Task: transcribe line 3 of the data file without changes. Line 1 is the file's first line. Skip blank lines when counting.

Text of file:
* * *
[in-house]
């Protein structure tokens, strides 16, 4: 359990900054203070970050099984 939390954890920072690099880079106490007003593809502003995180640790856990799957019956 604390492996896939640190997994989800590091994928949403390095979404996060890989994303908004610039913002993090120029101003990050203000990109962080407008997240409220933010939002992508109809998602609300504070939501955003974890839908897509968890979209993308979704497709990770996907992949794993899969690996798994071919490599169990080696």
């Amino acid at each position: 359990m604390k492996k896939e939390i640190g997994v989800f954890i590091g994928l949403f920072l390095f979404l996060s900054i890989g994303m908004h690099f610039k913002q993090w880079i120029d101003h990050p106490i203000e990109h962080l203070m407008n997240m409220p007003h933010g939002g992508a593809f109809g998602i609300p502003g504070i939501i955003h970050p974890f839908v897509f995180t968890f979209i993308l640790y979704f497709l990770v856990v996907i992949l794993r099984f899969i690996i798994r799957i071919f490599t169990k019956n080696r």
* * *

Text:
């Amino acid at each position: 359990m604390k492996k896939e939390i640190g997994v989800f954890i590091g994928l949403f920072l390095f979404l996060s900054i890989g994303m908004h690099f610039k913002q993090w880079i120029d101003h990050p106490i203000e990109h962080l203070m407008n997240m409220p007003h933010g939002g992508a593809f109809g998602i609300p502003g504070i939501i955003h970050p974890f839908v897509f995180t968890f979209i993308l640790y979704f497709l990770v856990v996907i992949l794993r099984f899969i690996i798994r799957i071919f490599t169990k019956n080696r």